Tonight I'm inaugurating The Indian Diaries Project!
Featuring: Nikita Kapur (my roomate!)
Nikita hails from New Delhi, India. She moved to California for her undergraduate studies in nutrition at UC Davis. There Nikita and I became friends, and now we are continuing our journey together in Boston as Tufts dietetic interns, nutrition graduate students, and roomates. She is a fabulous cook, and I am getting spoiled with the great Indian cooking. It's time to document what she is teaching me, and to share her recipes!
The Mission: To bring you authentic Indian recipes spiced with historical tidbits.
It's a team. Nikita will cook and I will blog.
Tonight's Special: Pulao, Indian Vegetable Rice
1.5 cup mixed veggies (frozen is ok!-peas, carrot, cauliflower, potatoes, green beans)
1/2 onion, chopped
2.5 Tbsp vegetable oil
2 tsp cumin seeds
2 small cinnamon sticks
3 cloves1 tsp red chili powder
1 tsp coriander powder
1.5 tsp turmeric powder (for the fabulous yellow!)
salt to taste
(Optional: lamb or chicken)
- In pan, heat vegetable oil and add cumoin seeds, cinnamon sticks, and cloves. Oil should be hot enough so that these whole spices immediately "crackle,"
- Once spices crackle, immediately add chopped onion. Cook until onion is transleucent and lightly brown.
- Add vegetables and lower the flame.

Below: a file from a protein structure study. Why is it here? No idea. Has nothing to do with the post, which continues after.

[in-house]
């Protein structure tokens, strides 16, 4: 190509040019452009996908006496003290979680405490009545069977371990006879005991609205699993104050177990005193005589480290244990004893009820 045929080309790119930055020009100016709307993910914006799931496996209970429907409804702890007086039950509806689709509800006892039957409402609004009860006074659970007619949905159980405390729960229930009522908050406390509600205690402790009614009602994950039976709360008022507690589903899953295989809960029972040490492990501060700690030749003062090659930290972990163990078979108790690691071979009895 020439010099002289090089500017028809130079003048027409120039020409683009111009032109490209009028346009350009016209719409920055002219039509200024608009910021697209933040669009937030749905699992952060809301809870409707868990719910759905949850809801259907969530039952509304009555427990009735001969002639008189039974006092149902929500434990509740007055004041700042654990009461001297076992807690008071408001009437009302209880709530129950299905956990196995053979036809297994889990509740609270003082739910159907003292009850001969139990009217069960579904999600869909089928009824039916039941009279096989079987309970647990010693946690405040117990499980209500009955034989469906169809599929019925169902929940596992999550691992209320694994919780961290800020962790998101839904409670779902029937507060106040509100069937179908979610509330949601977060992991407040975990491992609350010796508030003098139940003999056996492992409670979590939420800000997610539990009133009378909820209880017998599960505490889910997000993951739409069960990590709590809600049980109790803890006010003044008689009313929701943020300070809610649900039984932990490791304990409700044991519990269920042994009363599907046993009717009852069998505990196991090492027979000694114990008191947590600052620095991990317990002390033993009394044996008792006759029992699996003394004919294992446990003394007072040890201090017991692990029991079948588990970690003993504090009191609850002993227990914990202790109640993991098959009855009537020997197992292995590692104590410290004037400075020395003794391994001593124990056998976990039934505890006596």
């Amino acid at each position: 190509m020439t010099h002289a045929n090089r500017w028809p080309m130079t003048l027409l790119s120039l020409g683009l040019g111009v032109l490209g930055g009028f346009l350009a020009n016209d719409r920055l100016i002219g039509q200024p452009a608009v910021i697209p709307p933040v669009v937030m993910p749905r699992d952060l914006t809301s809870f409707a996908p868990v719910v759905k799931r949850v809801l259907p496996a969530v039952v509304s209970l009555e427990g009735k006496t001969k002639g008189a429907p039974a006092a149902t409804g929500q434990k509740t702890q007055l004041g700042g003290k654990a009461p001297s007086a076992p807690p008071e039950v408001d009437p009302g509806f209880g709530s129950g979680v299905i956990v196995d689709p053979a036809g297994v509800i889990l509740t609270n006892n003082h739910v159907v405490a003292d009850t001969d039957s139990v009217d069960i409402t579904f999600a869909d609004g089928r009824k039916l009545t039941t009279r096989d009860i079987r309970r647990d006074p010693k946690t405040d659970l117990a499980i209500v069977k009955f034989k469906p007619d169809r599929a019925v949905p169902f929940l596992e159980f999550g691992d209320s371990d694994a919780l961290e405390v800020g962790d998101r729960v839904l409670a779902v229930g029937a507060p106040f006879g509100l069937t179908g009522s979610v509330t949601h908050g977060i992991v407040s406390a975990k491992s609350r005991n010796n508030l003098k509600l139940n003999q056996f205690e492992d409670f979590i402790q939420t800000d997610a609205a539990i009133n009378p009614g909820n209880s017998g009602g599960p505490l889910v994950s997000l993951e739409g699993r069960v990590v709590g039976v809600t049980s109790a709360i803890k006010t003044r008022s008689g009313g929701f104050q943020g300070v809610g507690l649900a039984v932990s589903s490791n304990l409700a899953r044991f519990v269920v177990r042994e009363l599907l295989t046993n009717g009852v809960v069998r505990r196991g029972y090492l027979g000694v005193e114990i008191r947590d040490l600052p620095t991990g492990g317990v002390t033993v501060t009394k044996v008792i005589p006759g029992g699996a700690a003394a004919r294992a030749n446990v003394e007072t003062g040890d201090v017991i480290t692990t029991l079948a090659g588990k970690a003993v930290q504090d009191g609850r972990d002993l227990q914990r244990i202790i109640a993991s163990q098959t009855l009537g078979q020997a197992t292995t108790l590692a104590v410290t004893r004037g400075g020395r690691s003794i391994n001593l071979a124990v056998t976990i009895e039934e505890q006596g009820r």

- Once the vegetables are cooked and tender, add the dry spices (chili, coriander, turmeric). Add salt.
- Stir in rice and mix well. Remove from stove.
- Dig in! If desired, garnish with raisins, cashews, and a scoop of plain yogurt.
Nikita loves to eat pulao with a dollap of homemade plain yogurt (wow, homemade!) and a side of mango pickle. Mango pickle?
"Mango pickle is a pungent Indian condiment made from unripe mangoes, tons of Indian spices, and mustard oil," Nikita explains. In the summer I tried authentic mango pickle made from Nikita's grandmother (pictured in the bowl at left). It is powerfully salty and intensly sour, making it the perfect compliment to pulao or any rice dish. "I honestly don't know what she puts in it." Nikita says. "My grandmother takes a big pot and mixes everything together. Then she transfers it to jars and leaves it in the sun for 3 days."
Today's featured recipe is a variation of a Mogul rice dish known as "biryani." Biryani refers to a broad category of rice-based dishes that incorporate meat, eggs, whole spices (whole cloves, cardamom, cinnamon), vegetables, and cashews. However Pulao is a simpler, lighter modification of biryani. Translated to English, "pulao" means "pilaf." So the next time you find yourself in New Delhi on a Sunday, stop by Nikita's house. Most likely her family will be eating pulao, a Sunday brunch favorite.
Coming next on the Indian Diaries...The Secrets of an Indian Spice Box!